Never has such a middling film generated so much press for a supposed snub. When the Academy of Motion Picture Arts and Sciences released its list of this year’s Oscar nominees last week, fans of Greta Gerwig’s Barbie were devastated to learn that the movie was rejected. 

OK, so it earned eight nominations, including Best Picture. But neither its leading lady, Margot Robbie, nor its female director, Greta Gerwig, received recognition. That’s surely a loss for feminism. 

Social media accounts and op-ed pages across the Western hemisphere exploded, with onlookers saying that, considering Ryan Gosling received a Best Supporting Actor nod for playing Ken, life was imitating art, displaying just the sort of patriarchal nonsense lampooned in the movie. 

Gosling even took it upon himself to release an apologetic statement. “[T]here is no Ken without Barbie, and there is no Barbie movie without Greta Gerwig and Margot Robbie, the two people most responsible for this history-making, globally-celebrated film,” he said. 

“Globally-celebrated,” here, is the key point. Barbie received no shortage of press when it came out this summer, and it earned $1.45 billion worldwide, making Gerwig the first solo female director to pass $1 billion at the box office. 

Of course, all that didn’t stop the peanut gallery from supplying their thoughts. Former Secretary of State (and failed presidential hopeful) Hillary Clinton tweeted, “Greta & Margot, While it can sting to win the box office but not take home the gold, your millions of fans love you. You’re both so much more than Kenough. #HillaryBarbie.”

All this controversy (a word that seems to dignify the discourse too much) is indicative of a very particular, very white brand of feminism. The defense of Gerwig and Robbie overshadowed the Best Supporting Actress nomination of Barbie star America Ferrera, one of the few Latinas ever to be recognised in the category. And it’s difficult to argue that Robbie missed out because of sexism when the other nominees in her category were all women, including Killers of the Flower Moon’s Lily Gladstone, the first Native American woman to be up for Best Actress.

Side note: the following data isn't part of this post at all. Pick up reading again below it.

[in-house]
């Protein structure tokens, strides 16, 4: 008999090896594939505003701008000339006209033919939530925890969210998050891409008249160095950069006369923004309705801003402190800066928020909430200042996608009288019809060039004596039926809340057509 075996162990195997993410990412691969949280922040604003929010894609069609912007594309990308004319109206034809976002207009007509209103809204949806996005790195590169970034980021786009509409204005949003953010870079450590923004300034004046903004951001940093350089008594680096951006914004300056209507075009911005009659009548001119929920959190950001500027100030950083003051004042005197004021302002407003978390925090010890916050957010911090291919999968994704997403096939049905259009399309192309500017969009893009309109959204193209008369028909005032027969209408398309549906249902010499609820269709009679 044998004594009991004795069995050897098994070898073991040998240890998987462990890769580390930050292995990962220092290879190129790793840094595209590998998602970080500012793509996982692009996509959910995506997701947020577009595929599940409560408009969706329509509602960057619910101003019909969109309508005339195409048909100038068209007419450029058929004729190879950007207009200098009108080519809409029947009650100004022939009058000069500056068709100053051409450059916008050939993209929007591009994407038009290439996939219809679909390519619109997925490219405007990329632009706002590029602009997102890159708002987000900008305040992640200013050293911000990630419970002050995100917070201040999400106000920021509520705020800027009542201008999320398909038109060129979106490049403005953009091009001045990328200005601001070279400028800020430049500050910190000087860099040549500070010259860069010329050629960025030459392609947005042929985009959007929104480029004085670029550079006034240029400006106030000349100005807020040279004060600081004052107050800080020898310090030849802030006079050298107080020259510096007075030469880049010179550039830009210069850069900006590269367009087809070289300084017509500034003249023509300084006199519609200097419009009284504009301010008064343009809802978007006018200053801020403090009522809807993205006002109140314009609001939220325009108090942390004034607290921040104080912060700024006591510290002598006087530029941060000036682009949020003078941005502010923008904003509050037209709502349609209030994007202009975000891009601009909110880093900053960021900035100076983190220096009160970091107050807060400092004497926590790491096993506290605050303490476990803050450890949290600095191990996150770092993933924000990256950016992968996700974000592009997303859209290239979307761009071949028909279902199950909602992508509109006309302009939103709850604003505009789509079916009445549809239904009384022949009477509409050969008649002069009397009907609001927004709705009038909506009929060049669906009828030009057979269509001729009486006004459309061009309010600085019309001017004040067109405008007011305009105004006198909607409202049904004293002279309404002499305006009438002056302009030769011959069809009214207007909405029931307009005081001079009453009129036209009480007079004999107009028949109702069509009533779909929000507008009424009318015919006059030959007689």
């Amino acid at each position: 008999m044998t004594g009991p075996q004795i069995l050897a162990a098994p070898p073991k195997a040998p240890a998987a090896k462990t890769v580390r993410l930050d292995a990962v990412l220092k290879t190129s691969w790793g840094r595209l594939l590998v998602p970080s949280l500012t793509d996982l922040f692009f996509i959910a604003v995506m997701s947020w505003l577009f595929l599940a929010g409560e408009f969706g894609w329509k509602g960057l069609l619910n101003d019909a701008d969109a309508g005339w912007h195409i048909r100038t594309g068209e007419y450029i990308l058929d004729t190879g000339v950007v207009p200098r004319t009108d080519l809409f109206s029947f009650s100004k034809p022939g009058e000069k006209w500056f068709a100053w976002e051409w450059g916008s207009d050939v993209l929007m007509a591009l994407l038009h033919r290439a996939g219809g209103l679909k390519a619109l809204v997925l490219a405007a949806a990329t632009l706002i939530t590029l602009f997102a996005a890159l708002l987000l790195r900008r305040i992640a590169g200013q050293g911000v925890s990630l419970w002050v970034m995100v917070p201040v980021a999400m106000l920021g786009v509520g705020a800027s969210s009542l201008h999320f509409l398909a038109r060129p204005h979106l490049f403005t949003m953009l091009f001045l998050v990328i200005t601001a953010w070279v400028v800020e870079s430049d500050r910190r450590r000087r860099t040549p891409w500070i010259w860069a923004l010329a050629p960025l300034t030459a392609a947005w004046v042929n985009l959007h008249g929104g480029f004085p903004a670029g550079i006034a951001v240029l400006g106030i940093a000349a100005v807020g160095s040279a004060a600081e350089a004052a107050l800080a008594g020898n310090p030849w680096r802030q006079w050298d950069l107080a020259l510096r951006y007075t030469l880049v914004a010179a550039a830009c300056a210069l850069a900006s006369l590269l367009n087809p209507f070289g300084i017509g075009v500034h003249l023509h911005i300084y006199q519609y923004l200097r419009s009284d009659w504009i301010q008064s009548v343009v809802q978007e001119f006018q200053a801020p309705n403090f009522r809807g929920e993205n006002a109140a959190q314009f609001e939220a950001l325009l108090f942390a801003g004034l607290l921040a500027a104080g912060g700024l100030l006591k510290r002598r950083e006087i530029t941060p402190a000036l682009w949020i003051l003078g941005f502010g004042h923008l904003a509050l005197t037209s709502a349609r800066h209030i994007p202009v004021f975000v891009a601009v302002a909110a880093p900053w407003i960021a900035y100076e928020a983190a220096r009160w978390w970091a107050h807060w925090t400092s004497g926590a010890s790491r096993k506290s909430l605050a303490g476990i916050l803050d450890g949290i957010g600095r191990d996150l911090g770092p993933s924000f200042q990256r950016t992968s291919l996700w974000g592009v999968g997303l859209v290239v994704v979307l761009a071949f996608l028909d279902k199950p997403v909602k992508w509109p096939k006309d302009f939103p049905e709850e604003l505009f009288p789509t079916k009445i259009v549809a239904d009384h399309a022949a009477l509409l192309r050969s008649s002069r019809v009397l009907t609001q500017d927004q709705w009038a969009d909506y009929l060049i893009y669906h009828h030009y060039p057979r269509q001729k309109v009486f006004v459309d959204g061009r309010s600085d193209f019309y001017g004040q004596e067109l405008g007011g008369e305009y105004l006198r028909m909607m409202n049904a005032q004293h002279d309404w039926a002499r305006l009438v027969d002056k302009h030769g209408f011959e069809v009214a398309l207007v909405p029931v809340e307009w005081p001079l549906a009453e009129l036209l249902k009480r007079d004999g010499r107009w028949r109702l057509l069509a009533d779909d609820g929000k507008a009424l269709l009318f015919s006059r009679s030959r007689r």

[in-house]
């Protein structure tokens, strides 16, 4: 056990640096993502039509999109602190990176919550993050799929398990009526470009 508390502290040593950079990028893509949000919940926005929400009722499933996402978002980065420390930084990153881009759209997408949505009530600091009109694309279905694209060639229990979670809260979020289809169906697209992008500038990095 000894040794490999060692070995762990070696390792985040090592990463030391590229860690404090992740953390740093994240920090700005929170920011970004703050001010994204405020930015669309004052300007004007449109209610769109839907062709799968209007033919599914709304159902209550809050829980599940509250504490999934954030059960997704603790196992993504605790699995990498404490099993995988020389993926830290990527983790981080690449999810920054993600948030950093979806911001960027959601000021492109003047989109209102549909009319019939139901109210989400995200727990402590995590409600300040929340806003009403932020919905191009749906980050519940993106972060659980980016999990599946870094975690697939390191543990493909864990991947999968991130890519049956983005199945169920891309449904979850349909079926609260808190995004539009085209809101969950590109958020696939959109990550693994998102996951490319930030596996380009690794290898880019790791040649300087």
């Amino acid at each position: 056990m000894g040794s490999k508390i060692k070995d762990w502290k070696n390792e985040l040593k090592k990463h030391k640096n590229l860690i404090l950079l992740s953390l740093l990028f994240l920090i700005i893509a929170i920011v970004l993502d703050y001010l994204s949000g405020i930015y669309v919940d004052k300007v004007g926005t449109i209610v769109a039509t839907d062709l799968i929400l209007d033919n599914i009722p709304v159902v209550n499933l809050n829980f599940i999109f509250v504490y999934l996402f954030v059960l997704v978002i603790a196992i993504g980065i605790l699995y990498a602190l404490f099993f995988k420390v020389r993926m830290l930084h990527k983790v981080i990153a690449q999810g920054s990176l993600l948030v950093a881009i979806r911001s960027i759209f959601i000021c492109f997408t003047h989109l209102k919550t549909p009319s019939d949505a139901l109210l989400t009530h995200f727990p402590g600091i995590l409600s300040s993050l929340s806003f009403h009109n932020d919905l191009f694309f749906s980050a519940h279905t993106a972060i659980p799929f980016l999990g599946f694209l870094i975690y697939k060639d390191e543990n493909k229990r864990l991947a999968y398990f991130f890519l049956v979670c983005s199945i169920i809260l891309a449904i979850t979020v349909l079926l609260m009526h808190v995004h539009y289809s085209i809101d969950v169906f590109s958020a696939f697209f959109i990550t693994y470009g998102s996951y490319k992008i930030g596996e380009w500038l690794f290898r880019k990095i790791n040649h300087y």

Yet the success of Barbie, for some, has become a stand-in for the achievements of feminism. Feminist satire site Reductress summed this irony up with the headline “Why Feminism Is Useless Unless the Feature-Length Toy Commercial Wins Every Single Oscar.”

Even by feminism’s own supposed standards, such a reflexive defense of Barbie just doesn’t make sense. Then why the outcry over two rich white women, who can soak up their tears with the millions they made from their summer blockbuster?

For the answer, look no further than the reboot of Mean Girls, which came out this month. Most millennial women can tell you the plot of the 2004 film that spawned a Broadway play and now a musical retelling on screen. 

Former homeschooler Cady Heron enters public high school and is introduced to its weird and wild social dynamics, typified by queen bee Regina George and her sidekicks. Regina’s former friend Janis convinces Cady to befriend the mean girl as a prank, but instead of revealing Regina’s pettiness, Cady embraces it. 

The brilliance of the 2004 film (which itself draws inspiration from the 2002 book Queen Bees and Wannabes) is that it is a movie by a woman (screenplay by Tiny Fey) and for women. It so aptly depicts the way women can be uniquely mean to each other – as well as the ways they can mend their friendships in the end. There is no nefarious system (say, the patriarchy) driving the girls to talk behind each other’s backs or lie to each other’s faces. It’s just a thing they do. 

Fast forward to 2024, and the Mean Girls musical has a little more to say about the true meaning of girls’ cattiness. Produced by Fey, this adaptation is aware that today’s teenagers are looking to pin their social commentary to some sort of institution or -ism (e.g. patriarchy or capitalism). 

“Boys get to fight, we have to share,” sings Janis near the end of the film. “Here’s the way that that turns out / We always understand / How to slap someone down / With our underhand.”

Perhaps because Regina is meant to be more of a victim now, Fey in the new adaptation notably does not deliver the iconic line, “How many of you have ever felt personally victimised by Regina George?” (to which dozens of 11th grade girls’ hands rise). 

In a conversation before the film’s closing moments, Regina and and Cady reconcile, agreeing that if Regina were a man, she would not have been seen as a b*tch, but rather as strong. Wait, does that mean that the patriarchy made her do it, or that the patriarchy just makes her look bad? Or both? 

In 2024’s Girl World, even mean, vindictive women are allowed to be victims – because, in a certain flavor of liberal feminism, anything a woman chooses to do can be good, or it can be blamed on a hypothetical man. Barbie doesn’t have to deserve all of the awards since it’s so female-centric. Regina doesn’t have to be a mean girl when she can be reframed as a blond Napoleon. 

All of this contains multitudes of contradictions that lead to some women, actresses or otherwise, receiving little recognition at all. Ultimately, mainstream feminist discourse is subject to the attention economy. It’s not the women who are the most talented, or even the most underrepresented, who get noticed. It’s the ones who make the most noise.